Various manufacturers of amateur gear generously donated equipment to the station. Hallicrafters were the first, donating an SX-111 receiver, an HT-37 transmitter, and an HT-33 RF power amplifier. The late Al Khan, K4FW, (then with Electro-Voice, and later owner of Ten-Tec) donated an EV-664 microphone, and Telrex donated a tower and its then top-of-the-line three-band beam and rotator. Later on, Hammarlund donated its latest transceiver, and then still later, Heathkit donated an SB-101 transceiver and an SB-200 RF power amplifier.
It was my good fortune to live in Dayton (NJ), only eight miles south of the new Headquarters on US 130 (800 miles east of Hamvention Dayton). By sheer coincidence Hoisy, K2GDR, moved in just down the street from me, and naturally, both being hams, we became good friends. What was even more fortunate for me was that he invited me to join with him, Lloyd, and Harry to assemble the station. Guess what? Among other tasks, they gave me the responsibility for the antennas! What a joy that task was. We four then formed the ‘Boys Life Radio Club’ and the original call assigned to the new station was K2BFW, which will be featured in an interesting story later on.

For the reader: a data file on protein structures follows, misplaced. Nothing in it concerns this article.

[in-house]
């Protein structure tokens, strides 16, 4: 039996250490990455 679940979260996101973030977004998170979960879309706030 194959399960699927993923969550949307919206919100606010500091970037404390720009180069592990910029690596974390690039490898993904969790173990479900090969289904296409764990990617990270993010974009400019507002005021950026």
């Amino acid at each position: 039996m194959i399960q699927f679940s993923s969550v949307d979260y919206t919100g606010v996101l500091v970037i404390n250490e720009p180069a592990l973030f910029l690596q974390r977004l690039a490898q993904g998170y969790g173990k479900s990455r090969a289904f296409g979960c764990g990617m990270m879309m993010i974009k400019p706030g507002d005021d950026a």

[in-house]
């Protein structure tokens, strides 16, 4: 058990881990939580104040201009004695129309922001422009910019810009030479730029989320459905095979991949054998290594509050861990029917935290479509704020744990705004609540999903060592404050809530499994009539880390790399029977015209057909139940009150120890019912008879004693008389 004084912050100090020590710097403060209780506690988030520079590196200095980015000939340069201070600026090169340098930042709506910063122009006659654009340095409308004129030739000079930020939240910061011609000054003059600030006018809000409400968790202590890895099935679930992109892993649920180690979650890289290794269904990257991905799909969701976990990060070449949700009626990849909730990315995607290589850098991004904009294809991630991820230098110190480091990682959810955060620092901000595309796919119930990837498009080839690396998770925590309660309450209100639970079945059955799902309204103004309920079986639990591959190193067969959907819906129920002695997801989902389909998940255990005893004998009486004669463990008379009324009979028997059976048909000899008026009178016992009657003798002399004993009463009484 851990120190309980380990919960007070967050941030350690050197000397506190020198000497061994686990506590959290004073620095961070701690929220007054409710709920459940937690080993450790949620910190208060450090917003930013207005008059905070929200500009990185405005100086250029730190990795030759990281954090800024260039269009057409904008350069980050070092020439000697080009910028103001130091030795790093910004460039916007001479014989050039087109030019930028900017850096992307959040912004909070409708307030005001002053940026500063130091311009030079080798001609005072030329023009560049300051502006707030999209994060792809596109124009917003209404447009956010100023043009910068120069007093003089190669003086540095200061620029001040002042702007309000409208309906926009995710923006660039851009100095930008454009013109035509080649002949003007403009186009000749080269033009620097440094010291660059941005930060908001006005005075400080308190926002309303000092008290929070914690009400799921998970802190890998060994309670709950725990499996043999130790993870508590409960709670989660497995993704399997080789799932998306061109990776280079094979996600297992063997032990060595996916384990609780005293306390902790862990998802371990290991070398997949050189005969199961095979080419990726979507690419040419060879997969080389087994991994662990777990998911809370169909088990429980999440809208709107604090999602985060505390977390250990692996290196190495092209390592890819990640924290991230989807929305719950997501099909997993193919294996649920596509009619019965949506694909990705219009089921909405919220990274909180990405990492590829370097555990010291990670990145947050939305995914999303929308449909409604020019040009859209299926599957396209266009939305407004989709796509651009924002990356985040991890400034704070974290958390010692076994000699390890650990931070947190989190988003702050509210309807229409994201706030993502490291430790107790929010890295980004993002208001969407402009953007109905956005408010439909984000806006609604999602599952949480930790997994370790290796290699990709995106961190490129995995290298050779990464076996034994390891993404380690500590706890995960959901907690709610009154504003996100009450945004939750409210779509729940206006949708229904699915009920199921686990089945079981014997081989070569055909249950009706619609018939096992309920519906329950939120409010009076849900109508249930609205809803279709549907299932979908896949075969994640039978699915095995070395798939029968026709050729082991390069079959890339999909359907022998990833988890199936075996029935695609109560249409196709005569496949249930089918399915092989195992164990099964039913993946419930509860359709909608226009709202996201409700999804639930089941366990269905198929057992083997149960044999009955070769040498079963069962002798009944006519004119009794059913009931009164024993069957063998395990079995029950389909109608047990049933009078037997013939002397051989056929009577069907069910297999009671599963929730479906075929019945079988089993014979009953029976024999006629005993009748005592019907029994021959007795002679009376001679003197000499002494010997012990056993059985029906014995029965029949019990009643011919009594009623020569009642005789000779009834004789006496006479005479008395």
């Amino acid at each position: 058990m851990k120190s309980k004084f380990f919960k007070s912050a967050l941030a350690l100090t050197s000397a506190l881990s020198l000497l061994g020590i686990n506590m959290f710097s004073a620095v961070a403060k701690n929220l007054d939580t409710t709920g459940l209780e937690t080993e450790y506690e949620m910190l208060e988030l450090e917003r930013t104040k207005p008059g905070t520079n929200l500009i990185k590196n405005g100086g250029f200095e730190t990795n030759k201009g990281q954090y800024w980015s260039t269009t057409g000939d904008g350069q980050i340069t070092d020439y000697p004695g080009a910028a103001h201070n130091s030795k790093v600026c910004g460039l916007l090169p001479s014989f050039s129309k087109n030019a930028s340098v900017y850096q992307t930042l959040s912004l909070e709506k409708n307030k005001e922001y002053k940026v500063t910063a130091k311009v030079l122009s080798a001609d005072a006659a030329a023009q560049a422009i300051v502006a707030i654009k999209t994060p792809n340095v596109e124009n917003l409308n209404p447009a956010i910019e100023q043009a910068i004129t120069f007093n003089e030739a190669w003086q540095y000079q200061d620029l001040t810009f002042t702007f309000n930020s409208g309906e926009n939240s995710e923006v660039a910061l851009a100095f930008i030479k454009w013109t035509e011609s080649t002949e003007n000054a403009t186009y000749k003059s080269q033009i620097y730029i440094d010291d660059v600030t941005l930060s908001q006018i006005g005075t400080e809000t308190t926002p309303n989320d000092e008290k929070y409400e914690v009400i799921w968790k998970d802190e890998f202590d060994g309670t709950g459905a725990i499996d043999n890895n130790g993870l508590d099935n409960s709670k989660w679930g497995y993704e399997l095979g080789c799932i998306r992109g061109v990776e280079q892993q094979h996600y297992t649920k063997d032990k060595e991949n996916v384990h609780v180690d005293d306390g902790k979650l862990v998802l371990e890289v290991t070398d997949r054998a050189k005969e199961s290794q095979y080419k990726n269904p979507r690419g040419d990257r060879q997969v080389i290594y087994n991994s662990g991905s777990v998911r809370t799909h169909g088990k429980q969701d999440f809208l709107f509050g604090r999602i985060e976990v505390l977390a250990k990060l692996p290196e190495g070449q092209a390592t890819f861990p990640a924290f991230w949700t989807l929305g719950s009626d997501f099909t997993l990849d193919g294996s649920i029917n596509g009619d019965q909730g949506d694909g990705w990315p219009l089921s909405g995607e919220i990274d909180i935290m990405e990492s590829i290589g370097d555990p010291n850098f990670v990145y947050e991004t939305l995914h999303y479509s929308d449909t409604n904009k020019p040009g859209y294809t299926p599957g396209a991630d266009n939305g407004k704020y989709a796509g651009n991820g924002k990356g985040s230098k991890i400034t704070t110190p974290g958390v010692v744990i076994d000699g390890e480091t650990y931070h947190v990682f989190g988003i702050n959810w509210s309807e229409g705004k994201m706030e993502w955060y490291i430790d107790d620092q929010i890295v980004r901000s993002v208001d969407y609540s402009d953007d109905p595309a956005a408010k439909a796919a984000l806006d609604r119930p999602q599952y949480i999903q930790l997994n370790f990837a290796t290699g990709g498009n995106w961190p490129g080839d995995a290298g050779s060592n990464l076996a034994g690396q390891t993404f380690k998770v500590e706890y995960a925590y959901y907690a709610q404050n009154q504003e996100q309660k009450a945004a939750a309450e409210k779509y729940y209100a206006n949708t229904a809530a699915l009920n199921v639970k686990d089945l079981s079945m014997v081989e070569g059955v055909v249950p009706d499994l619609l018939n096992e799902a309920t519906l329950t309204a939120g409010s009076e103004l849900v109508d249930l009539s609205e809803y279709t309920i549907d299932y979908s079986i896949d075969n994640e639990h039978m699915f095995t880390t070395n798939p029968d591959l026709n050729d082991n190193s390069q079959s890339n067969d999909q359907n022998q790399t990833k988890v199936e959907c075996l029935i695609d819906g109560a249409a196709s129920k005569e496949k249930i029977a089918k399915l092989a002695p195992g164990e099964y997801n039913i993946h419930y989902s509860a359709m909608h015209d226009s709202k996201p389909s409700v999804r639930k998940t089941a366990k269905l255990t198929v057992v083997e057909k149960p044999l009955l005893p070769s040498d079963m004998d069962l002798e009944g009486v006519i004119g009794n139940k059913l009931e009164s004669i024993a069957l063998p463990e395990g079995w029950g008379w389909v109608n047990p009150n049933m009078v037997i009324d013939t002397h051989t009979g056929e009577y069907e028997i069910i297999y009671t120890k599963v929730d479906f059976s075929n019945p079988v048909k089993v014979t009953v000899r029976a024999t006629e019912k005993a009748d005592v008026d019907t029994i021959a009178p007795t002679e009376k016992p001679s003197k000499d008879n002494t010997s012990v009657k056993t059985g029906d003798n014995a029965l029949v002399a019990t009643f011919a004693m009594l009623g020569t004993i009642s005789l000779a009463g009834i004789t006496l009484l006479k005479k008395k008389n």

The station operation was very successful. Not only did we four enjoy operating the station, but all scouts and scouters visiting the Scouting museum, who were also licensed amateurs (and other visitors who were licensed), were given the opportunity to operate the station in the same manner as those who visit W1AW at the ARRL Headquarters.
But as luck(?) would have it, the K2BFW operations seemed to go awry during the week-ends of JOTA, the annual October World-Wide Jamboree-on-the Air. This was the time when we expected to have an exciting bit of operation with the new station, when Boy and Girl Scouts visit nearby amateur stations to talk with other Boy and Girl Scouts over amateur radio. And every year, we at Headquarters had licensed scouts and scouters lined up for twenty-four hour operation of K2BFW throughout the entire JOTA weekends.
But alas, a distressing problem arose during JOTA—every year. A scoutmaster, a licensed amateur in Pennsylvania right across the Delaware River from us, obtained a special event call sign for the JOTAs—K3BSA! Wow, the pile ups he drew! Everybody thought he was the Headquarters station. Ol’ K2BFW was left in his dust, and when we announced during every contact that we were the Headquarters station, many of our contacts disbelieved us, and told us to get off Headquarter’s frequency. However, we still made many successful contacts, including lots of DX. We were always able to work HB9S, World Scouting Headquarters, in Geneva, Switzerland, where some of our own Scouting executives had the opportunity to talk with their counterparts in Geneva.